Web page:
Molly and I closed on our new property in early March, but the tail end of winter turned to spring, and then spring to summer, and I still hadn’t fished the creek that bordered our land to the east.
It flows down out of the Swan Range, cold and clear like so many Montana freestones, a little gem twisting between spruce and birch-lined banks. Yet while I’d managed to spend time that summer visiting famous rivers like the Henry’s Fork and the Madison, as well as the Elk up in BC, Wolf Creek was elusive. There always seemed to be something urgent, some gotta-get-it-done-right-now task that kept me sweaty and sore-backed while the creek went from perfect in May, to blown out in June, to perfect again in July, and then low and clear in August.
When September finally rolled around, still hot and smoky, I was square in the middle of every angler’s fantasy. We actually owned land hard up against a beautiful Montana trout stream. Yet I hadn’t even cast a fly on its waters. That’s pretty damn pitiful.
The tenth of September was a Sunday, and it dawned clear and cool, a welcome breeze chasing a couple week’s worth of smoke out of the Flathead. By mid-afternoon, when I probably should have been cranking up the chain saw and getting in another load of wood, I found myself thinking about the creek. Around four, with the temperature in the mid 70s and the sun angling toward the west, I finally gave up on the idea of firewood and decided to go fishing.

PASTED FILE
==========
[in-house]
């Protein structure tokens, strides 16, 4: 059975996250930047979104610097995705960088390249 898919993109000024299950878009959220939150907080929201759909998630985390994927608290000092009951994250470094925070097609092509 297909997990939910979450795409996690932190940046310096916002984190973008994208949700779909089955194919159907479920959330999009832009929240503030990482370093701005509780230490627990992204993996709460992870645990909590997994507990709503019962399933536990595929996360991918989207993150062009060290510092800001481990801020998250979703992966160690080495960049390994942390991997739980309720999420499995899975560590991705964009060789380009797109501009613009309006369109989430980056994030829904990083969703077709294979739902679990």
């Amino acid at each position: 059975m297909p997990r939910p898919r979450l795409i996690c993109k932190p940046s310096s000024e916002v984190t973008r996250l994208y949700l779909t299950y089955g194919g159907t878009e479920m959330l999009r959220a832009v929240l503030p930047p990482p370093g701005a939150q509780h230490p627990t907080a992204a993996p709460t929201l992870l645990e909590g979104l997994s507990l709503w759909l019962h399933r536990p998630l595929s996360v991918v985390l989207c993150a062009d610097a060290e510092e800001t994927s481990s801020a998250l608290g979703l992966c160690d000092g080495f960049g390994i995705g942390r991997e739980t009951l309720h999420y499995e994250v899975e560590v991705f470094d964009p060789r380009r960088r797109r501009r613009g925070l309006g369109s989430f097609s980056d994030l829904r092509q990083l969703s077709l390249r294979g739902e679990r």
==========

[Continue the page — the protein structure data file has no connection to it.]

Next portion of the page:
A half hour later I found myself walking down a trail I’d cut in a few months back, crunching on the yellowing birch and cottonwood leaves that lay scattered here and there on the forest floor. I was wearing my waders—while the water wasn’t deep, it had stayed icy cold all summer long—and I had my favorite rod, an old IM6 4-weight from the good folks down in Twin Bridges.
Amazingly, the springs that well up on the east side of our land were still running full bore. As I crossed one of the rough-hewn foot bridges I’d built back in June, I decided I’d better whistle. No point in walking up unannounced on a bear. I’d seen griz tracks on the creek the week before, and I’d run into an aggressive black bear and her young cubs in the same general area just two days earlier. With the lush vegetation acting as a magnet for every bear in the general vicinity, discretion seemed the better part of valor.
I guess I was lucky, because I didn’t bump into anything more perilous than a flock of wild turkeys.
When I finally reached it’s banks, Wolf Creek was dead low and the water—what there was of it—was damn near as clear as the air. The riffles were jump-across wide and even the largest pools weren’t more than a couple of feet deep; absolute perfect conditions for a skunking. You know the drill. Small stream trout are paranoid under the best of conditions. In the fall, when the water’s skinny and the skies are bright, they’re damn near impossible.
I got down on my hands and knees and crawled up along the bank, knowing that I had to take my time. I certainly wasn’t going to get a second chance. The plunge pool just around the corner wasn’t much bigger than a good-sized hot tub and the half dozen brook trout who lived there were wild fish, afraid of shadows and swaying branches, much less heavy-handed fishermen.